Author Topic: Doubting the stock market  (Read 24293 times)

tooqk4u22

  • Handlebar Stache
  • *****
  • Posts: 2196
Re: Doubting the stock market
« Reply #50 on: January 30, 2014, 03:15:06 PM »
The regular old P/E is also high by pre-1990 historical standards.  It's only when you include the insane valuations of the 1990's and early 2000,s that today's regular P/E looks sane.

The current PE is about 19 and the current CAPE is about 25.

Avg. of last 100 years is 16 and 16.5.

Avg of last 50 years is 18.7 and 17.1.

Avg of last 50 years excluding highest and lowest 10% is 19.8 and 19.

For me the last 100 years is not relevent as the financial world (access, leverage, etc) has changed so dramatically - you could argue this about 50 as well but that is enough to have an adequate sample.  Point is current PEs are not that out of whack when compared on a 50 basis but the CAPE is out of whack. 


tooqk4u22

  • Handlebar Stache
  • *****
  • Posts: 2196
Re: Doubting the stock market
« Reply #51 on: January 30, 2014, 03:22:22 PM »
What are you talking about?  Do you know what the phrase worst case scenario means?  Do you know what SWR means?


I think a good analysis would be to look at the scenarios/data sets for those years (the 5% of the time that they failed) and compare those points in time with today and see if there are any consistencies - maybe somebody has done this already. If there similarities across the failure scenarios and with today then that would be a big red flag - but if there none or vary few then it boils down to being highly and random and not having the ability to time/control/affect the outcome.

It might also better to run this data for the near failure periods (10%?) as the trinity study is for a 30 year retirement, not 40, 50, or 60 so those near failure periods may in fact be failure periods 5 years later.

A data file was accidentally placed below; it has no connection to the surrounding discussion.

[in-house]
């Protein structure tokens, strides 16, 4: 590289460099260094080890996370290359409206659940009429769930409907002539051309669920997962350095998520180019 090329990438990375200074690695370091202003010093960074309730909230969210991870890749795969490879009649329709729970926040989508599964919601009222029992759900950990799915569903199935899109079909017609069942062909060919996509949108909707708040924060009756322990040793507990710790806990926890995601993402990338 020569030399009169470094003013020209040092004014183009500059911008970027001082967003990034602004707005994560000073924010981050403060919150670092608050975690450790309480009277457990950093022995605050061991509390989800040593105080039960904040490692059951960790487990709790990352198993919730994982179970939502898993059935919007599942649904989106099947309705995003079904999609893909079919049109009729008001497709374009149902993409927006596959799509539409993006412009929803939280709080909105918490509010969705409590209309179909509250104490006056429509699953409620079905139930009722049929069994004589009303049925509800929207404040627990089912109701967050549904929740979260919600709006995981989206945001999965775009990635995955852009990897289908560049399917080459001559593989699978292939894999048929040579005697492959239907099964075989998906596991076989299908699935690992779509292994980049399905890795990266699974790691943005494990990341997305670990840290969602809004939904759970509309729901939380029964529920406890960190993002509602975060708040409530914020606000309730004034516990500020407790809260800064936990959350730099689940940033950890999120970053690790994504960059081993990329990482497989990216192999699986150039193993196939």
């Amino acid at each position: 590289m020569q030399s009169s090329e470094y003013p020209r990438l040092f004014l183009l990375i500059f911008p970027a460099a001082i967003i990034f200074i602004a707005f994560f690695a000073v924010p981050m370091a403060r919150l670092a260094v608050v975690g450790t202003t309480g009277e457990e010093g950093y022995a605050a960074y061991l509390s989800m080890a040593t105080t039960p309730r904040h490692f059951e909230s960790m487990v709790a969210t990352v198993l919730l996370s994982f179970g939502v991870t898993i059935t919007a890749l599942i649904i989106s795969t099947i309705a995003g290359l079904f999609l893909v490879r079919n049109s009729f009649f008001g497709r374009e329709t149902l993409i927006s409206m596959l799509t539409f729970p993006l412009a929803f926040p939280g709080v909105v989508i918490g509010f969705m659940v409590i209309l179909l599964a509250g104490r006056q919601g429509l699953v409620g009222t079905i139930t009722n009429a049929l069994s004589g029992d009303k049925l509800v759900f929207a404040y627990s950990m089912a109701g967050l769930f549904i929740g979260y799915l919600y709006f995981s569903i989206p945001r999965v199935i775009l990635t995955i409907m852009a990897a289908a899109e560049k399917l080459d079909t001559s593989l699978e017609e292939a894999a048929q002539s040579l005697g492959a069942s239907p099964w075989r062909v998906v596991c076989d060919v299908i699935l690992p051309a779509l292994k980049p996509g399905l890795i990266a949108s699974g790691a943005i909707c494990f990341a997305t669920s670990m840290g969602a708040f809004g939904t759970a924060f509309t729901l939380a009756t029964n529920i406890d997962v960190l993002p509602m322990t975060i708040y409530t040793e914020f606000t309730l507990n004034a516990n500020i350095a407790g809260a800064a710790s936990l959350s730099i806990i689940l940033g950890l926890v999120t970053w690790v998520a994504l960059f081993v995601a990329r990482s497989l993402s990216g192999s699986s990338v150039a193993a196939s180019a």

« Last Edit: January 30, 2014, 03:24:21 PM by tooqk4u22 »

tooqk4u22

  • Handlebar Stache
  • *****
  • Posts: 2196
Re: Doubting the stock market
« Reply #52 on: January 30, 2014, 03:38:36 PM »
Now, to cut to the conclusion, under current CAPE ~22 and bond yield of 2.0%, at an 80% equity allocation, a 4% SWR has a 55% probability of success, which is much lower than the original 95% the Trinity Study predicted.  Even more informative is Table 3 (copied): to get to an 80% success rate over a longer, 40 year retirement period SWR is predicted to be 2.1% (yikes!)

All I'm highlighting is, even Pfau is concerned that maybe the 4% rule is being misused in light of new research.

Escape - Good posts, I like the details and numbers.  To me this is an approriate way to discuss the validiity of the SWR and leans to my prior post of evaluating the times that it failed. One thing though is now bond rates are in the high 2% (10year US treasury) also longer bond or corporates with higher rates would presumably change the outcomes.

Maybe this this should be new thread topic - instead of a lot of it feelings (I feel that it works or won't blah blah blah) or blind love of the rule (countless studies and people have accepted and therefore I will to blah blah blah) lets dig deeper into substantiating it. 

Although I admit that it may need to be done by someone who has the time.

sheepstache

  • Handlebar Stache
  • *****
  • Posts: 2424
Re: Doubting the stock market
« Reply #53 on: January 30, 2014, 04:09:29 PM »
What are you talking about?  Do you know what the phrase worst case scenario means?  Do you know what SWR means?


I think a good analysis would be to look at the scenarios/data sets for those years (the 5% of the time that they failed) and compare those points in time with today and see if there are any consistencies - maybe somebody has done this already. If there similarities across the failure scenarios and with today then that would be a big red flag - but if there none or vary few then it boils down to being highly and random and not having the ability to time/control/affect the outcome.

It might also better to run this data for the near failure periods (10%?) as the trinity study is for a 30 year retirement, not 40, 50, or 60 so those near failure periods may in fact be failure periods 5 years later.

I think--not to go further in a philosophical discussion because I take your point in your next post--that the likelihood of such conditions persisting is also taken into account.  The study is saying "The principle failed in n number of years."  And you're saying "The principle fails under conditions x."  But essentially the study is saying, "Conditions x occur in n number of years." 

Jamesqf

  • Magnum Stache
  • ******
  • Posts: 4047